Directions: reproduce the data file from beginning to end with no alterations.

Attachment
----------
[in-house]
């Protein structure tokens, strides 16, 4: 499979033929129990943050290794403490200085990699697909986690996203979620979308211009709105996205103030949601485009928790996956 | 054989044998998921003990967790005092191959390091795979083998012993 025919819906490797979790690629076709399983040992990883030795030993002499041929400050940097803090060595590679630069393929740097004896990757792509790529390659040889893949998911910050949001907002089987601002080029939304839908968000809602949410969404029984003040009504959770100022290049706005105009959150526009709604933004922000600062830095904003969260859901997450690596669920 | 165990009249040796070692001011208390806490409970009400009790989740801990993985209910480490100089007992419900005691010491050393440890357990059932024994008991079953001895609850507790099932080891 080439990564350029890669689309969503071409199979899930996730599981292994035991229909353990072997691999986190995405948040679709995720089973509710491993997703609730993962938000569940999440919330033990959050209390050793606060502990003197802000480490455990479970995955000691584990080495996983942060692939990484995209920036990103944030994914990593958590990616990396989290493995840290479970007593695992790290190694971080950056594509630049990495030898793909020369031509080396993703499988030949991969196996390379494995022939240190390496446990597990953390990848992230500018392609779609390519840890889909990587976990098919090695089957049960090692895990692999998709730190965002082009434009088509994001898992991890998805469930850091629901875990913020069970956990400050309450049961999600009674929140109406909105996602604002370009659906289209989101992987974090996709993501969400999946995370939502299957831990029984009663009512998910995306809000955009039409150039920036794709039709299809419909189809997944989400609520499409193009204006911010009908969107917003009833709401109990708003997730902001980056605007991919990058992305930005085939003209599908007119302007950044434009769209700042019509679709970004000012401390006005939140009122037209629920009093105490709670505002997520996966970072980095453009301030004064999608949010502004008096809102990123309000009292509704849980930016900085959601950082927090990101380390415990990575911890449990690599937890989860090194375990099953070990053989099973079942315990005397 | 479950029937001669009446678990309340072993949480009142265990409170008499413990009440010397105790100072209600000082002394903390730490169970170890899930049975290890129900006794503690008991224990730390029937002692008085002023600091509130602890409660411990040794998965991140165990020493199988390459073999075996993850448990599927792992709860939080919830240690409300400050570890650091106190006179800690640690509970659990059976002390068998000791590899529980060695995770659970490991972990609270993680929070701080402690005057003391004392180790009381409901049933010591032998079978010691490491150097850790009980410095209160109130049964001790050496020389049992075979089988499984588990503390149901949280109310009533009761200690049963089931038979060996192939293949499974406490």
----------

[in-house]
């Protein structure tokens, strides 16, 4: 499979033929129990943050290794403490200085990699697909986690996203979620979308211009709105996205103030949601485009928790996956 | 054989044998998921003990967790005092191959390091795979083998012993 025919819906490797979790690629076709399983040992990883030795030993002499041929400050940097803090060595590679630069393929740097004896990757792509790529390659040889893949998911910050949001907002089987601002080029939304839908968000809602949410969404029984003040009504959770100022290049706005105009959150526009709604933004922000600062830095904003969260859901997450690596669920 | 165990009249040796070692001011208390806490409970009400009790989740801990993985209910480490100089007992419900005691010491050393440890357990059932024994008991079953001895609850507790099932080891 080439990564350029890669689309969503071409199979899930996730599981292994035991229909353990072997691999986190995405948040679709995720089973509710491993997703609730993962938000569940999440919330033990959050209390050793606060502990003197802000480490455990479970995955000691584990080495996983942060692939990484995209920036990103944030994914990593958590990616990396989290493995840290479970007593695992790290190694971080950056594509630049990495030898793909020369031509080396993703499988030949991969196996390379494995022939240190390496446990597990953390990848992230500018392609779609390519840890889909990587976990098919090695089957049960090692895990692999998709730190965002082009434009088509994001898992991890998805469930850091629901875990913020069970956990400050309450049961999600009674929140109406909105996602604002370009659906289209989101992987974090996709993501969400999946995370939502299957831990029984009663009512998910995306809000955009039409150039920036794709039709299809419909189809997944989400609520499409193009204006911010009908969107917003009833709401109990708003997730902001980056605007991919990058992305930005085939003209599908007119302007950044434009769209700042019509679709970004000012401390006005939140009122037209629920009093105490709670505002997520996966970072980095453009301030004064999608949010502004008096809102990123309000009292509704849980930016900085959601950082927090990101380390415990990575911890449990690599937890989860090194375990099953070990053989099973079942315990005397 | 479950029937001669009446678990309340072993949480009142265990409170008499413990009440010397105790100072209600000082002394903390730490169970170890899930049975290890129900006794503690008991224990730390029937002692008085002023600091509130602890409660411990040794998965991140165990020493199988390459073999075996993850448990599927792992709860939080919830240690409300400050570890650091106190006179800690640690509970659990059976002390068998000791590899529980060695995770659970490991972990609270993680929070701080402690005057003391004392180790009381409901049933010591032998079978010691490491150097850790009980410095209160109130049964001790050496020389049992075979089988499984588990503390149901949280109310009533009761200690049963089931038979060996192939293949499974406490």